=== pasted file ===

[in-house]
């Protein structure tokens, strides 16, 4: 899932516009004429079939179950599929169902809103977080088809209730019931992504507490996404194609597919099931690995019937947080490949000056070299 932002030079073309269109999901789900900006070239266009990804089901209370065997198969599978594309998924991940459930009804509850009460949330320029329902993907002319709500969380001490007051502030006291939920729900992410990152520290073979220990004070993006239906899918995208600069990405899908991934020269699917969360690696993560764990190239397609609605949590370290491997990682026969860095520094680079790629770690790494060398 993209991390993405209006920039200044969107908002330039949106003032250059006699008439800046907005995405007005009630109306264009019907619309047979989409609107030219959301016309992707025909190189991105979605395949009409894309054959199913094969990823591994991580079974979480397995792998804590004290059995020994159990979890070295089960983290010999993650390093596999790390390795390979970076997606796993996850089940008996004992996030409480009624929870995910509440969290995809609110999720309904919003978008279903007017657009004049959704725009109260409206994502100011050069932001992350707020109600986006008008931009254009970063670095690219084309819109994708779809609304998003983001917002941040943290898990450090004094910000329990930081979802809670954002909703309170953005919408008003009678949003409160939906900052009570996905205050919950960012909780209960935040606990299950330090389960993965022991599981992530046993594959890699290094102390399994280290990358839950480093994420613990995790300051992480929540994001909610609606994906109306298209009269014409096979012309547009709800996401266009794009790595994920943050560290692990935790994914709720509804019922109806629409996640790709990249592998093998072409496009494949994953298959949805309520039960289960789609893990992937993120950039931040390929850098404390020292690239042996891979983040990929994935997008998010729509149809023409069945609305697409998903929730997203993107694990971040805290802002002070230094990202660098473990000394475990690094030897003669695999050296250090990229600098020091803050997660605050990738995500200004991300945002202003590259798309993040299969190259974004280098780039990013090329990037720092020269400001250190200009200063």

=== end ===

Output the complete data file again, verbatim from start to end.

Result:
[in-house]
């Protein structure tokens, strides 16, 4: 899932516009004429079939179950599929169902809103977080088809209730019931992504507490996404194609597919099931690995019937947080490949000056070299 932002030079073309269109999901789900900006070239266009990804089901209370065997198969599978594309998924991940459930009804509850009460949330320029329902993907002319709500969380001490007051502030006291939920729900992410990152520290073979220990004070993006239906899918995208600069990405899908991934020269699917969360690696993560764990190239397609609605949590370290491997990682026969860095520094680079790629770690790494060398 993209991390993405209006920039200044969107908002330039949106003032250059006699008439800046907005995405007005009630109306264009019907619309047979989409609107030219959301016309992707025909190189991105979605395949009409894309054959199913094969990823591994991580079974979480397995792998804590004290059995020994159990979890070295089960983290010999993650390093596999790390390795390979970076997606796993996850089940008996004992996030409480009624929870995910509440969290995809609110999720309904919003978008279903007017657009004049959704725009109260409206994502100011050069932001992350707020109600986006008008931009254009970063670095690219084309819109994708779809609304998003983001917002941040943290898990450090004094910000329990930081979802809670954002909703309170953005919408008003009678949003409160939906900052009570996905205050919950960012909780209960935040606990299950330090389960993965022991599981992530046993594959890699290094102390399994280290990358839950480093994420613990995790300051992480929540994001909610609606994906109306298209009269014409096979012309547009709800996401266009794009790595994920943050560290692990935790994914709720509804019922109806629409996640790709990249592998093998072409496009494949994953298959949805309520039960289960789609893990992937993120950039931040390929850098404390020292690239042996891979983040990929994935997008998010729509149809023409069945609305697409998903929730997203993107694990971040805290802002002070230094990202660098473990000394475990690094030897003669695999050296250090990229600098020091803050997660605050990738995500200004991300945002202003590259798309993040299969190259974004280098780039990013090329990037720092020269400001250190200009200063």